Council Adopts Docklands Plan

Future of the Docklands 2

A new document concerning the planning and zoning of the Docklands and South Lotts was approved by Dublin City Council late last year.

The plan, officially titled North Lotts and Grand Canal Dock Planning Scheme, will now become the framework for new building projects across the Docklands area.

The document, a sibling of the master plan produced by the Dublin Docklands Development Authority (DDDA), sets out a vision for the area with the hope to lure in pivotal technological businesses and bring about the establishment of an area that comprises both residential and business complexes within currently vacant land.

“The SDZ [Strategic Development Zone] Planning Scheme puts forward a set of high-level themes geared to highlight those areas that are seen to be part of the strategic answer,” says the document. “The SDZ of course is not a greenfield site; it is a work in progress that is now set to move forward in a somewhat different direction and under new stewardship.”

The plan comes after the planning and management authority for the Docklands was passed to Dublin City Council, who will now oversee individual planning applications without input from An Bord Pleanála, the independent body with oversight of planning developments across the country.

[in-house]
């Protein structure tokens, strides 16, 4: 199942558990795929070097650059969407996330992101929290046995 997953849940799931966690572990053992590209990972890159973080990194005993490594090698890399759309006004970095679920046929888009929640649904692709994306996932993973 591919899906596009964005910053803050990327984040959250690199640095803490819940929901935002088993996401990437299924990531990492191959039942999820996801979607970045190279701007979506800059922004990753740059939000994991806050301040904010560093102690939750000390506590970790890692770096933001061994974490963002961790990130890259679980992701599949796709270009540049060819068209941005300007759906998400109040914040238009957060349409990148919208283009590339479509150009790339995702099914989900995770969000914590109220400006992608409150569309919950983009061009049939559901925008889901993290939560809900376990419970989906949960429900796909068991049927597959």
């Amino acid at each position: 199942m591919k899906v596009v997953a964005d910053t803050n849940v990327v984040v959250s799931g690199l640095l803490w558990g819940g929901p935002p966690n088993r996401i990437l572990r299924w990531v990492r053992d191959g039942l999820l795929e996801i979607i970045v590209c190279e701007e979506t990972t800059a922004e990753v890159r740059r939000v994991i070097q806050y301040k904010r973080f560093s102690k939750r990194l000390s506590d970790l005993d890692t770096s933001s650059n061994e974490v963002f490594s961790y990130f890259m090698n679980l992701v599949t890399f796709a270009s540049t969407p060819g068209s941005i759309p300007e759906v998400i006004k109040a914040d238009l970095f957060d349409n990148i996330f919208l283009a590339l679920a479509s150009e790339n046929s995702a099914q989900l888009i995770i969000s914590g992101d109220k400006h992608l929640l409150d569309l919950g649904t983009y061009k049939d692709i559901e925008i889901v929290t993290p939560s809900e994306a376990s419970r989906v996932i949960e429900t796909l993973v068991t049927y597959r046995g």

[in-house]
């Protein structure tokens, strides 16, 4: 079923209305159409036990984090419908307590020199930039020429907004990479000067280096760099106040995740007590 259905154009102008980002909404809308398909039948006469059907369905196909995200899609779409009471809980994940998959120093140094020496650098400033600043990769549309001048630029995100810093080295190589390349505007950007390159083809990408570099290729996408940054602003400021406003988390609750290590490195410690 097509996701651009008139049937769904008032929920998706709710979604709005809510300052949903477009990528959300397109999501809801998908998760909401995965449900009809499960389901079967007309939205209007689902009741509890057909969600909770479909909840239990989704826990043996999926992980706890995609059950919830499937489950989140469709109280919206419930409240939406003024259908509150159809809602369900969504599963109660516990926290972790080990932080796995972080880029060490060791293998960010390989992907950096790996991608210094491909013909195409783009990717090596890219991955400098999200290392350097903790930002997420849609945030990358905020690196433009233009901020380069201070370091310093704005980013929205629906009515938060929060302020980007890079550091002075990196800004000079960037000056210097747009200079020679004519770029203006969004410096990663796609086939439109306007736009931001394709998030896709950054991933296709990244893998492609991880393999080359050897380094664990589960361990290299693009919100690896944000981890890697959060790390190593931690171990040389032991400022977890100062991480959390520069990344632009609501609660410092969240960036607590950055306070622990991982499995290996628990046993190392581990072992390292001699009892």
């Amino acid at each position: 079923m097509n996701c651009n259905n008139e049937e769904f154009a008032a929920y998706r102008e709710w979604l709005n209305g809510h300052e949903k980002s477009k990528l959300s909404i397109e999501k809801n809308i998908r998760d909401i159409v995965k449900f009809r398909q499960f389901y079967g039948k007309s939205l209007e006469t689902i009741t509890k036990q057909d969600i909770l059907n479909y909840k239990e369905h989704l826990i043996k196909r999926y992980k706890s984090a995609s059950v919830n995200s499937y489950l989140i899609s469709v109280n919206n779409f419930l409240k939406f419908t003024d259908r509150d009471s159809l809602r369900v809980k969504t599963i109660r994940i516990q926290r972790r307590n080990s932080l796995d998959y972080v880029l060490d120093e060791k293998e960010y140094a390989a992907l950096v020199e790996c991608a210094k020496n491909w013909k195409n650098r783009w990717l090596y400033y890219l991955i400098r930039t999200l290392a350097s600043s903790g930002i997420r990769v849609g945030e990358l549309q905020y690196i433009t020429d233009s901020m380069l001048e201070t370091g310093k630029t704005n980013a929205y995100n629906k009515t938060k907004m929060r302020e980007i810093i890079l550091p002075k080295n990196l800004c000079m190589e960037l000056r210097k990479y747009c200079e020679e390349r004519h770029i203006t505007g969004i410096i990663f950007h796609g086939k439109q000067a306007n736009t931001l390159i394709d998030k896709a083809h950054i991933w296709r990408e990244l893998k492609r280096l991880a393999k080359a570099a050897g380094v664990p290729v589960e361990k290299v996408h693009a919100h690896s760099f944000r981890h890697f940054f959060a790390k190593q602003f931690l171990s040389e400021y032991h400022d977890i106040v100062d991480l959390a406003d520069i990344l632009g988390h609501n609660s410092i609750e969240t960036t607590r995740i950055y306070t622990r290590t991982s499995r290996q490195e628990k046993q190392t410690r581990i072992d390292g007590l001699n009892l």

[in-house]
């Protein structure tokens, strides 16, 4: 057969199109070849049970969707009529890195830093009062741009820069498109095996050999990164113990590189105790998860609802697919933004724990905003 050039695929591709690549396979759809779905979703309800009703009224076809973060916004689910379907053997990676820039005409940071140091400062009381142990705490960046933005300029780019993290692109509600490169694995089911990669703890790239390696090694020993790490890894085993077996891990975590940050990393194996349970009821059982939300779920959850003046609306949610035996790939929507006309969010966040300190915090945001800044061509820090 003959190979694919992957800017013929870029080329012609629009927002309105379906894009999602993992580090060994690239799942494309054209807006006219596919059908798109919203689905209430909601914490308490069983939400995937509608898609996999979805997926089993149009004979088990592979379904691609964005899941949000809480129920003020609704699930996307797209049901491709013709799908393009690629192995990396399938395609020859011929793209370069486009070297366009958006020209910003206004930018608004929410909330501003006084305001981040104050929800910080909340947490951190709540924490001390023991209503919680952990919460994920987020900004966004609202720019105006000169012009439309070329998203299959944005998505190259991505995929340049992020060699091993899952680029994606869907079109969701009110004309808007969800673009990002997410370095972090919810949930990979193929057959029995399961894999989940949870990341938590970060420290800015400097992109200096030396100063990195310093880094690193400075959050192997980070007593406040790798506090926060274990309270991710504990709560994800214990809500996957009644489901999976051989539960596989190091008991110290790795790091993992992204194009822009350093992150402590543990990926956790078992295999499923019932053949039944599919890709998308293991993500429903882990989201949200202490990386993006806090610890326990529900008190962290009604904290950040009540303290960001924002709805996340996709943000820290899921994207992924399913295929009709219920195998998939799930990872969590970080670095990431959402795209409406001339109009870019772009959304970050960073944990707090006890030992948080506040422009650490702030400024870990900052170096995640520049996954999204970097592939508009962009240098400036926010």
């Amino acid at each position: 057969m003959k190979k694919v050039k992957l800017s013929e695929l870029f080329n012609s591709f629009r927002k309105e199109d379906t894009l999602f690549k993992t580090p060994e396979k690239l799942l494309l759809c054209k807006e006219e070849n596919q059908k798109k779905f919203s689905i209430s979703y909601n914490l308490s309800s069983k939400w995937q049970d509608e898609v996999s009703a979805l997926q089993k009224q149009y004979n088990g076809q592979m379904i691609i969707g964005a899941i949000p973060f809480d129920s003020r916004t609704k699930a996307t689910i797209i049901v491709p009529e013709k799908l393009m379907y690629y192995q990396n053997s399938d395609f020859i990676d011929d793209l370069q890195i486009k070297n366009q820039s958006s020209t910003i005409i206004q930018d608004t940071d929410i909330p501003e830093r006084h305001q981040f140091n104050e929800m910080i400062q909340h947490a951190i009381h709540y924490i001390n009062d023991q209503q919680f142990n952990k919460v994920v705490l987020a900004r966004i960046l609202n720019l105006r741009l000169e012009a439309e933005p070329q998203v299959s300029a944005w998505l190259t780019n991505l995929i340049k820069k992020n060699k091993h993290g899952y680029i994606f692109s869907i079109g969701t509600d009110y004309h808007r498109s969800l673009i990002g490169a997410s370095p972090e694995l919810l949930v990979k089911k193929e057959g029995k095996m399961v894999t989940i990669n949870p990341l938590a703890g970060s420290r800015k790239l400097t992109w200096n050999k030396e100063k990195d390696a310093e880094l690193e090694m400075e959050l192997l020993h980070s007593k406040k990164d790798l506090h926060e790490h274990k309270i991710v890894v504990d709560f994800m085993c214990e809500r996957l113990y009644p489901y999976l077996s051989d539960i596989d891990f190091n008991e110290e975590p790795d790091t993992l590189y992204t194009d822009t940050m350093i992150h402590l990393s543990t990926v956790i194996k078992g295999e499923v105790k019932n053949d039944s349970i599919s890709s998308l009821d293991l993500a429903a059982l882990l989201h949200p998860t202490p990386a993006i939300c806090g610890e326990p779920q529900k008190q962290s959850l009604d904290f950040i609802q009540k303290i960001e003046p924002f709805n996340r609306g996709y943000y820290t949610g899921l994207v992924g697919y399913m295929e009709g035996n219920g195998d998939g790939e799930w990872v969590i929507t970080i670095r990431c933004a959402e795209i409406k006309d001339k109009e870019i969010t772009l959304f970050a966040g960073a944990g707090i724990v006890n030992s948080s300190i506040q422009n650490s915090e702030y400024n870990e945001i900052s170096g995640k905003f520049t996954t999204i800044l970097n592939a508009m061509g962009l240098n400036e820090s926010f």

“Because the Docklands area still needs some rejuvenation, a model, similar to the model that existed under the DDDA, would be put in place in the next few years, so the redevelopment of the Docklands area could continue,” said Labour Cllr. Dermot Lacey.

The plan divides the Docklands into specific areas, such as Spencer Dock, Point Village, Grand Canal Dock and Boland’s Mill and stipulates the type of zone, such as residential or business, applicable to each area. The plan also outlines the height bands, which in a lot of cases are considerably higher than the existing bands within the city centre.

The plan also calls for a “new public discourse” on the variety of social and employment challenges faced by the Docklands and surrounding communities. It asks for the involvement of Trinity College and Dublin Port in helping craft what it calls a smart city, which will involve all aspects of these communities and businesses.
“I think it’s a pretty radical plan,” said Fine Gael Cllr. Kieran Binchy. “Basically, it will allow the second phase of the Docklands to begin. The aim of it is to allow development to start again as quickly as possible.”

The plan is the result of the government’s decision in May 2012 to wind up the DDDA which played a pivotal role in the regeneration of the area during the boom years, but came under serious criticism after a Comptroller and Auditor General report called into question their involvement with the former Irish Glass Bottle factory site in Ringsend.

If the plan is adhered to, it could mean we will see the establishment of new city communities – some 2,600 according to the plan – and the creation of new corporate entities, sparking a potential job creation drive in the area.

“It’s to give certainty to developers so when they invest, they know what they’re investing in,” said Cllr. Lacey.

Above: Charlotte Quay today.

By Liam Cahill